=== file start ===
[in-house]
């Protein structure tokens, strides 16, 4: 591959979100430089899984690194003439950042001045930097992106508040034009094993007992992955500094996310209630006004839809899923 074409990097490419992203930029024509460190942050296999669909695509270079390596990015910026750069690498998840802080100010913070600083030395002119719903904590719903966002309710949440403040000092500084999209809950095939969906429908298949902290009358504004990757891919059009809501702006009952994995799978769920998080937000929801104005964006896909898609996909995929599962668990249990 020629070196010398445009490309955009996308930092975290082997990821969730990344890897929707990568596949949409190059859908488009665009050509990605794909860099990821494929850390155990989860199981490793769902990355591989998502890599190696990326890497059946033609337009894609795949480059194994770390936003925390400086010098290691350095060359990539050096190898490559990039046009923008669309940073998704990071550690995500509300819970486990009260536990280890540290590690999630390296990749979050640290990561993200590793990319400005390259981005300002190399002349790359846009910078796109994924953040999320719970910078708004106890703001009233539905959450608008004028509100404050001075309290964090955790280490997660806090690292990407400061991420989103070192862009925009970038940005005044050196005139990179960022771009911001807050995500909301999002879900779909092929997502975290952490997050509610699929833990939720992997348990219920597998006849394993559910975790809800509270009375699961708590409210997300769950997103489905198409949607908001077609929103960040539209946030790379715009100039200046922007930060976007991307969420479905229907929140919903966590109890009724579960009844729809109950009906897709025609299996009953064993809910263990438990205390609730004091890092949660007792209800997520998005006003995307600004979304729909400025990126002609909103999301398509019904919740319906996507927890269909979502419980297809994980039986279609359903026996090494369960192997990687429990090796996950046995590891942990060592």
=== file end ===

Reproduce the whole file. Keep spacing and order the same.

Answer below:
[in-house]
């Protein structure tokens, strides 16, 4: 591959979100430089899984690194003439950042001045930097992106508040034009094993007992992955500094996310209630006004839809899923 074409990097490419992203930029024509460190942050296999669909695509270079390596990015910026750069690498998840802080100010913070600083030395002119719903904590719903966002309710949440403040000092500084999209809950095939969906429908298949902290009358504004990757891919059009809501702006009952994995799978769920998080937000929801104005964006896909898609996909995929599962668990249990 020629070196010398445009490309955009996308930092975290082997990821969730990344890897929707990568596949949409190059859908488009665009050509990605794909860099990821494929850390155990989860199981490793769902990355591989998502890599190696990326890497059946033609337009894609795949480059194994770390936003925390400086010098290691350095060359990539050096190898490559990039046009923008669309940073998704990071550690995500509300819970486990009260536990280890540290590690999630390296990749979050640290990561993200590793990319400005390259981005300002190399002349790359846009910078796109994924953040999320719970910078708004106890703001009233539905959450608008004028509100404050001075309290964090955790280490997660806090690292990407400061991420989103070192862009925009970038940005005044050196005139990179960022771009911001807050995500909301999002879900779909092929997502975290952490997050509610699929833990939720992997348990219920597998006849394993559910975790809800509270009375699961708590409210997300769950997103489905198409949607908001077609929103960040539209946030790379715009100039200046922007930060976007991307969420479905229907929140919903966590109890009724579960009844729809109950009906897709025609299996009953064993809910263990438990205390609730004091890092949660007792209800997520998005006003995307600004979304729909400025990126002609909103999301398509019904919740319906996507927890269909979502419980297809994980039986279609359903026996090494369960192997990687429990090796996950046995590891942990060592």